The Treaty of Paris of 1898 was a treaty signed by Spain and the United States on December 10, 1898, that ended the Spanish–American War. In the treaty, Spain relinquished all claim of sovereignty over and title to Cuba, and ceded Puerto Rico, Guam, and the Philippines to the United States.
  • Philippine American War (General Antonio Luna Killed)

    Philippine American War (General Antonio Luna Killed)
    Antonio Luna was a Filipino army general who fought in the Philippine–American War and was regarded as one of the fiercest generals of his time. The killing of General Antonio Luna was a major battle tactic for the US.
  • China (Open Door Policy)

    China (Open Door Policy)
    The Open Door Policy is a term in foreign affairs initially used to refer to the United States policy established in the late 19th century and the early 20th century that would allow for a system of trade in China open to all countries equally.
  • China (Boxer Rebellion)

    China (Boxer Rebellion)
    The Boxer Rebellion, Boxer Uprising, or Yihetuan Movement was an anti-imperialist, anti-colonial, and anti-Christian uprising that took place in China between 1899 and 1901, toward the end of the Qing dynasty.
  • Spanish American War (Platt Amendment)

    Spanish American War (Platt Amendment)
    On March 2, 1901, the Platt Amendment was passed as part of the 1901 Army Appropriations Bill. It stipulated seven conditions for the withdrawal of United States troops remaining in Cuba at the end of the Spanish–American War, and an eighth condition that Cuba sign a treaty accepting these seven conditions.
  • Spanish American War (Supreme Court Insular Cases)

    Spanish American War (Supreme Court Insular Cases)
    The Insular Cases are a series of opinions by the U.S. Supreme Court in 1901, about the status of U.S. territories acquired in the Spanish–American War. These Supreme Court rulings allowed for the United States government to extend unilateral power over these newly acquired territories.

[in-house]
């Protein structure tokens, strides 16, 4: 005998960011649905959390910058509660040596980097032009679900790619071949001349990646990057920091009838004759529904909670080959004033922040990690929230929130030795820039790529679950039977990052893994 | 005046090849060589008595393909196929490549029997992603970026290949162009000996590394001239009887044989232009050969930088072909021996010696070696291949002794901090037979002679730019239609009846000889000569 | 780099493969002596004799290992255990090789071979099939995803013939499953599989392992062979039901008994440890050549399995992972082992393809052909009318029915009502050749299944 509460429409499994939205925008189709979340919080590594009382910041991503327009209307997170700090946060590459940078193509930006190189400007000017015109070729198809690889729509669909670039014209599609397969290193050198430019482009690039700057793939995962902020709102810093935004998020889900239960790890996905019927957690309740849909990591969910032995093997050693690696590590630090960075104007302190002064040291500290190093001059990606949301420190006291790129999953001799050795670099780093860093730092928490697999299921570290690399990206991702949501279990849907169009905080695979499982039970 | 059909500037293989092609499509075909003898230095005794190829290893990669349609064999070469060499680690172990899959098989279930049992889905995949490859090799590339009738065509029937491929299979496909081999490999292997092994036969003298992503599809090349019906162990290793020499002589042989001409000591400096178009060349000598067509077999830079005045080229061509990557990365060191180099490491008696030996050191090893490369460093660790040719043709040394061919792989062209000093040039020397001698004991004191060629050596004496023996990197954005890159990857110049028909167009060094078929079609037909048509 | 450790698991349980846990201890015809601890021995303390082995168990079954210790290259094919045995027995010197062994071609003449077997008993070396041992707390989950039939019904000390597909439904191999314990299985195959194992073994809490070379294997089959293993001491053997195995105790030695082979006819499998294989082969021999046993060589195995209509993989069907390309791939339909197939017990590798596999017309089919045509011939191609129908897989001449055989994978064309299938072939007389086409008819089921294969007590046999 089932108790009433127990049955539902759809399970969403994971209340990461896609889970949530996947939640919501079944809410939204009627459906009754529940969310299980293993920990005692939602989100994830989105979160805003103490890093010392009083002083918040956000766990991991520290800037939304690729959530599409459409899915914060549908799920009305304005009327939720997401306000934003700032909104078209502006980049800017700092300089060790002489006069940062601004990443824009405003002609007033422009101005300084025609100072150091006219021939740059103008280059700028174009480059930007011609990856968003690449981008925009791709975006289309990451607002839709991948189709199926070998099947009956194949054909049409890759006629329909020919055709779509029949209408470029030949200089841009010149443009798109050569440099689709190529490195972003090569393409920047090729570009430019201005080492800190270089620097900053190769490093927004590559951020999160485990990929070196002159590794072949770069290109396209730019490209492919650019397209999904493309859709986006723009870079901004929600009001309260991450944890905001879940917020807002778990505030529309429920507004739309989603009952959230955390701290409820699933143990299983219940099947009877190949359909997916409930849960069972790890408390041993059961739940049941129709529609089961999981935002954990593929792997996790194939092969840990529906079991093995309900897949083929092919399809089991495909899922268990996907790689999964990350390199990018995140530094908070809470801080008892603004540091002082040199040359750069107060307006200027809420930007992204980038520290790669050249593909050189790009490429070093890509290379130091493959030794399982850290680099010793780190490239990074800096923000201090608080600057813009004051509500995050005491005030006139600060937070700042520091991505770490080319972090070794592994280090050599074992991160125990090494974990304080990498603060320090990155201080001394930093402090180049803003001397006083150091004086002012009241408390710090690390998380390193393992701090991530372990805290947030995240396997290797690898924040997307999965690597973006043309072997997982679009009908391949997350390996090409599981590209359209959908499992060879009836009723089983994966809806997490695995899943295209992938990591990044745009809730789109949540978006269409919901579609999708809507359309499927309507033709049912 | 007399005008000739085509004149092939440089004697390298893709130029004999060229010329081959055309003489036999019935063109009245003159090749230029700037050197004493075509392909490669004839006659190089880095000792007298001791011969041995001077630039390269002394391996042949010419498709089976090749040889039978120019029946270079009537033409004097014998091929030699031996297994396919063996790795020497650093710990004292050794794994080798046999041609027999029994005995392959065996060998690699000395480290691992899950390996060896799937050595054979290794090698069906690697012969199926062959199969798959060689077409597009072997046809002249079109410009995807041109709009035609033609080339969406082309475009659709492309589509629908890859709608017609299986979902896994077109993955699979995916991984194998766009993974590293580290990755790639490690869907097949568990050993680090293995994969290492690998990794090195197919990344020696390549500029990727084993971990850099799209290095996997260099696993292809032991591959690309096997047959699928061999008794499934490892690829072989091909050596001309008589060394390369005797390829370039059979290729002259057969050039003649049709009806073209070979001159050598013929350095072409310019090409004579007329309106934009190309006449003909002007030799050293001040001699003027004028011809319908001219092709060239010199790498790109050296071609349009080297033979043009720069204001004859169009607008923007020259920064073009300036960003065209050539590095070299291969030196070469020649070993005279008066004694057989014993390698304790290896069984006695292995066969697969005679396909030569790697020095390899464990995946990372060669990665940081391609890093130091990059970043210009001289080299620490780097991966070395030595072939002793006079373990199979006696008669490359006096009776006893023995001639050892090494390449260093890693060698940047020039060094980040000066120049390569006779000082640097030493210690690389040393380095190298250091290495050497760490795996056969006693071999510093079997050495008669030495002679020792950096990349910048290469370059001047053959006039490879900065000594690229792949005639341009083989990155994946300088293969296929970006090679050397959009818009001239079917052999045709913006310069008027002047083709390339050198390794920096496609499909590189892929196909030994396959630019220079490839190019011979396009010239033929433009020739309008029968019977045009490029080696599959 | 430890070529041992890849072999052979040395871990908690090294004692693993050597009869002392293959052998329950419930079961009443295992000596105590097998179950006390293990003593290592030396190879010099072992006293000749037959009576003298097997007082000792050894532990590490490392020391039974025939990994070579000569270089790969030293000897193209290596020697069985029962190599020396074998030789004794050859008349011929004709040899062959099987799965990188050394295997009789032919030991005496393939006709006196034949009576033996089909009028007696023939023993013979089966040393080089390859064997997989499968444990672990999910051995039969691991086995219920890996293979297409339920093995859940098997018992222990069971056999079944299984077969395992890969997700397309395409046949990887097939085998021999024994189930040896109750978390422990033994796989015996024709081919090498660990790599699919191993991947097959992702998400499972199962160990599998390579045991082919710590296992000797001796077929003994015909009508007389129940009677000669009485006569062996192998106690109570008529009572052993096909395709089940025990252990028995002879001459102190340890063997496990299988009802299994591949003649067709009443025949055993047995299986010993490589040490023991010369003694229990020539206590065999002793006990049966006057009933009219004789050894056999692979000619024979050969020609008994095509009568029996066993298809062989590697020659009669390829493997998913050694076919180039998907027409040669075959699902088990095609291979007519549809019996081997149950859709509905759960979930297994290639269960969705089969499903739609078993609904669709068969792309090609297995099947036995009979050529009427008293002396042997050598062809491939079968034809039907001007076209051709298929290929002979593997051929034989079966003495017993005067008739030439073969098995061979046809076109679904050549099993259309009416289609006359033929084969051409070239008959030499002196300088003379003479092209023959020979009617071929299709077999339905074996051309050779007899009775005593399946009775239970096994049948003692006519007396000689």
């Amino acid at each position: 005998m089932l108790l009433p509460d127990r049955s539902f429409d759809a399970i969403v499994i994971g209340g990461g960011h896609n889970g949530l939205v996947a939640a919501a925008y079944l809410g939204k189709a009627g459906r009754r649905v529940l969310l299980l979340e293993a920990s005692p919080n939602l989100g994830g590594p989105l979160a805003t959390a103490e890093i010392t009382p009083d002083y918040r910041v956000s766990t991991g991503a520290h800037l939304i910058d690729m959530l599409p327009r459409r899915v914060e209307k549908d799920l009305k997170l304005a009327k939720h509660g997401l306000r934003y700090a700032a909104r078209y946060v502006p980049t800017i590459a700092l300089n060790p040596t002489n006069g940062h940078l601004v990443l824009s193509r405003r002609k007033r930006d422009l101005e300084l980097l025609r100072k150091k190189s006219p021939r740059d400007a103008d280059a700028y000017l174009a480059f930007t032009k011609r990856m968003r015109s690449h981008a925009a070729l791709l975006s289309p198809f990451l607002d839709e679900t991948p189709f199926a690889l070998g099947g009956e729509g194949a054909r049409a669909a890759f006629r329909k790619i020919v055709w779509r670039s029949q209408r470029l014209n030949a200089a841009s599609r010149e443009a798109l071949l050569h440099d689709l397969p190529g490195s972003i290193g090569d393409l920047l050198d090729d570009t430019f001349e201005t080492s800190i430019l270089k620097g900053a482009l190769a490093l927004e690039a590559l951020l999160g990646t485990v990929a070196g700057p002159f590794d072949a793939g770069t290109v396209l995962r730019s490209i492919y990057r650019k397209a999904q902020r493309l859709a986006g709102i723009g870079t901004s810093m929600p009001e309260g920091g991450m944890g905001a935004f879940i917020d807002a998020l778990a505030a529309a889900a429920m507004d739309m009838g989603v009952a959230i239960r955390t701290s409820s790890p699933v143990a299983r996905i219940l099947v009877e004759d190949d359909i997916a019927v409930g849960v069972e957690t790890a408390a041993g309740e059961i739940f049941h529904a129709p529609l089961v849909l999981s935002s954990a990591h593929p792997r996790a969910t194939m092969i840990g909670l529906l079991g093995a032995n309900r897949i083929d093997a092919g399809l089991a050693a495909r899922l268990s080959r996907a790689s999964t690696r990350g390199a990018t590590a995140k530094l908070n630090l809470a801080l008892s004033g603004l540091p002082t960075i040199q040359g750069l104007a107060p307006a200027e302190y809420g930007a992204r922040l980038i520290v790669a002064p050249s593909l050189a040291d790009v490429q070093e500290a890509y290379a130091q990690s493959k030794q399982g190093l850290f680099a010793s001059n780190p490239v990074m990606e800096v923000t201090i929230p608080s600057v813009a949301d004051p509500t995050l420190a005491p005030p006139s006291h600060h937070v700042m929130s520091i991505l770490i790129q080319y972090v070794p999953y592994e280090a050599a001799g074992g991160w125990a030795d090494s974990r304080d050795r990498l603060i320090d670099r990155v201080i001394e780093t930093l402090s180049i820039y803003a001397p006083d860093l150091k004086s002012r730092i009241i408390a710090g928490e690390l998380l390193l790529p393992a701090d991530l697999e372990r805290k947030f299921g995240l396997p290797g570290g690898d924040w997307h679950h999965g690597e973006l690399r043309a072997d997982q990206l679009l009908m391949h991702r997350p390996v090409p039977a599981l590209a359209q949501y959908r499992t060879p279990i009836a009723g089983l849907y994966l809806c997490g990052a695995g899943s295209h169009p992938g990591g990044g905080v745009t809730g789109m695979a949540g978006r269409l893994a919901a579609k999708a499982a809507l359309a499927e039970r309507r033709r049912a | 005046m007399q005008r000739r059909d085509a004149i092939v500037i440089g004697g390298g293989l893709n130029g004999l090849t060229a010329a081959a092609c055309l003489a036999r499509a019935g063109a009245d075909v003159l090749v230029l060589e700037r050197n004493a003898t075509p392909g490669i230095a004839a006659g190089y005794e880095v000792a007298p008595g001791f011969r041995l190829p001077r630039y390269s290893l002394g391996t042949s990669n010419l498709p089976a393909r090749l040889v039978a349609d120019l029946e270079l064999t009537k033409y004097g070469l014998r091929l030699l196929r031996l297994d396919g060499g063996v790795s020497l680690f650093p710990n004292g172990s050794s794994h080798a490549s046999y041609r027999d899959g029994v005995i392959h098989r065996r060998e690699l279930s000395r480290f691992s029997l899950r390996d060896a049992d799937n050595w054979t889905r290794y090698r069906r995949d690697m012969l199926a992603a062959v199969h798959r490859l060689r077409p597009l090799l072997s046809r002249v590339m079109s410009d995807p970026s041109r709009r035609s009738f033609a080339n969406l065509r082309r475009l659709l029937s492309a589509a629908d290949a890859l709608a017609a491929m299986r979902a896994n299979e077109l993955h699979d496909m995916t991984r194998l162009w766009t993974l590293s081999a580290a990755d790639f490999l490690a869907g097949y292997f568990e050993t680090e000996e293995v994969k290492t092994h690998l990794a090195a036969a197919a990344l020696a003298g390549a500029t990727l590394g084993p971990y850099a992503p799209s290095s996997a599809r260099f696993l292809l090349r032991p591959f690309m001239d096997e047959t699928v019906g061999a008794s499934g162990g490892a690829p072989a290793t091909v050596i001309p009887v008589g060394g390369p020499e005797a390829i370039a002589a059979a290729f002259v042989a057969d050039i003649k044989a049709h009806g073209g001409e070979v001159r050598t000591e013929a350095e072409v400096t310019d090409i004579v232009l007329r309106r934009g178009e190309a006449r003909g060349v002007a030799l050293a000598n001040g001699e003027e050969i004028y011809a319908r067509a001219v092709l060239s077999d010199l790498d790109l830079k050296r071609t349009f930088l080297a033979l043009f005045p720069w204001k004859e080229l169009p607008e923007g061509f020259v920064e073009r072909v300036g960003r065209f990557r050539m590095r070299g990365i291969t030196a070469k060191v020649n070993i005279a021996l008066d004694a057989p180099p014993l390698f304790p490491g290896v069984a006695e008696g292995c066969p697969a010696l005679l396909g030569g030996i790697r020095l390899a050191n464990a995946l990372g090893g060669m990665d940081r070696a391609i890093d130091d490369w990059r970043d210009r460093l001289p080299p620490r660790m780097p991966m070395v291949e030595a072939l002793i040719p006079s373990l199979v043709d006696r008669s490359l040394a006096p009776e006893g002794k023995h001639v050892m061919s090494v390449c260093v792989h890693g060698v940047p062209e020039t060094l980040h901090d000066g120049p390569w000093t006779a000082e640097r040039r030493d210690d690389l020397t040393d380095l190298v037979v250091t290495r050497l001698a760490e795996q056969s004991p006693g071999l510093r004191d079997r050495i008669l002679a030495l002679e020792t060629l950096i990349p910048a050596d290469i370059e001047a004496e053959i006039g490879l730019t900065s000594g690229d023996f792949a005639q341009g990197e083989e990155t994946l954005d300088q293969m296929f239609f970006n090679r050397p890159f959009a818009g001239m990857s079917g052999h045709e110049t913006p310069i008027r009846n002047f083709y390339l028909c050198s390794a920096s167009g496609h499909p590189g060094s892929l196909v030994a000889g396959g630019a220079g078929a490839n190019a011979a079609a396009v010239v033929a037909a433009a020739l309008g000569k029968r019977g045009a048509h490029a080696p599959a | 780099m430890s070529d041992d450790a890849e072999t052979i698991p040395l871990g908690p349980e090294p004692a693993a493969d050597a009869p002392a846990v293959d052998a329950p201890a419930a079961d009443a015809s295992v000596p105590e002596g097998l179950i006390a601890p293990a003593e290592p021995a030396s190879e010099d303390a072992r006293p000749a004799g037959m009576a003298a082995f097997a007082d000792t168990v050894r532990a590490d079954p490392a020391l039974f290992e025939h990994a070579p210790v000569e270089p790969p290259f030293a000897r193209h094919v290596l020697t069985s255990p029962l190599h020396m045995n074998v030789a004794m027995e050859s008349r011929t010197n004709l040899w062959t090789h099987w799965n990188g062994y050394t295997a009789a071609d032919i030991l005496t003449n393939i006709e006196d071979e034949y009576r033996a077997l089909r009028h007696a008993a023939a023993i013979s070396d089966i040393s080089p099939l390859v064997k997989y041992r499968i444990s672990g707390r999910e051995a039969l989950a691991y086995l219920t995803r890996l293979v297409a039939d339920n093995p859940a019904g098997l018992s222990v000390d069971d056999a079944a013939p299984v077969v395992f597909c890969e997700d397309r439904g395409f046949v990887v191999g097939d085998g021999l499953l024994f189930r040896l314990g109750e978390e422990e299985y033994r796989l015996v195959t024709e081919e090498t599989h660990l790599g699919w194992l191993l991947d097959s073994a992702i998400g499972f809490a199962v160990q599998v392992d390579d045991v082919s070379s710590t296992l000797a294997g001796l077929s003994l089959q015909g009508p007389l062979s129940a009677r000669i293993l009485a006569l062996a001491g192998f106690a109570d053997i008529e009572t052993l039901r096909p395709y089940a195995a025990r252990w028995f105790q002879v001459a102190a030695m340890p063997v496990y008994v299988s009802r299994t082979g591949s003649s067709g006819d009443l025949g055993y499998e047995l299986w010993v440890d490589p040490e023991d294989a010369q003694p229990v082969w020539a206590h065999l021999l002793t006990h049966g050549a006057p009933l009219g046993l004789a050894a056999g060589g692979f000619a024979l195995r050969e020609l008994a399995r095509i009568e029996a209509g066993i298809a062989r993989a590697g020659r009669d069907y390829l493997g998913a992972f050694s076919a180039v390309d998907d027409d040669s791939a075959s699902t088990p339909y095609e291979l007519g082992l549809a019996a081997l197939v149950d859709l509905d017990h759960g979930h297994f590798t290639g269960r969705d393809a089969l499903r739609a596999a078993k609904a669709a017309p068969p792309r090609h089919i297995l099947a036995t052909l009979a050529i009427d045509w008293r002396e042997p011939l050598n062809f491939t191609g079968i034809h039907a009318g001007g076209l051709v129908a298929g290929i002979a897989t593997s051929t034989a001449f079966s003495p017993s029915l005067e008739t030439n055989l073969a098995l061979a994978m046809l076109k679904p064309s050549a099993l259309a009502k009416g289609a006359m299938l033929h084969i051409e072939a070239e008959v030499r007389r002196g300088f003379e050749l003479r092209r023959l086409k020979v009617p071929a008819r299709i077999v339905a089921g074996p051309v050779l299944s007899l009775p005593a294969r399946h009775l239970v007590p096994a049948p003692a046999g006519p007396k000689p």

• Philippine American War (Aguinaldo captured)

    Philippine American War (Aguinaldo captured)
    On March 23, 1899, Philippine revolutionary leader Emilio Aguinaldo was captured by U.S. troops during the Philippine War. After the Spanish defeat, the United States refused to recognize Aguinaldo's government.
  • Big Stick Diplomacy

    Big Stick Diplomacy
    It was designed to showcase America's naval strength, make diplomatic contact, establish goodwill, and to perform humanitarian roles where possible. This expedition was a great example of Roosevelt's big stick diplomacy: it allowed him to symbolically project American power without actually having to use force.
  • Panama Canal (Construction begins)

    Panama Canal (Construction begins)
    The project officially commenced with a dedication ceremony on May 4, 1904.
  • Big Stick Diplomacy (Roosevelt Nobel Peace Prize)

    Big Stick Diplomacy (Roosevelt Nobel Peace Prize)
    On December 10, 1906, Theodore Roosevelt became the first American to win a Nobel Prize. Roosevelt was awarded the Nobel Peace Prize for his work surrounding the Treaty of Portsmouth, which ended the Russo-Japanese War.
  • Dollar Diplomacy

    Dollar Diplomacy
    Dollar diplomacy of the United States—particularly during President William Howard Taft's term— was a form of American foreign policy to further its aims in Latin America and East Asia through use of its economic power by guaranteeing loans made to foreign countries.
  • Mexico (Mexican Revolution)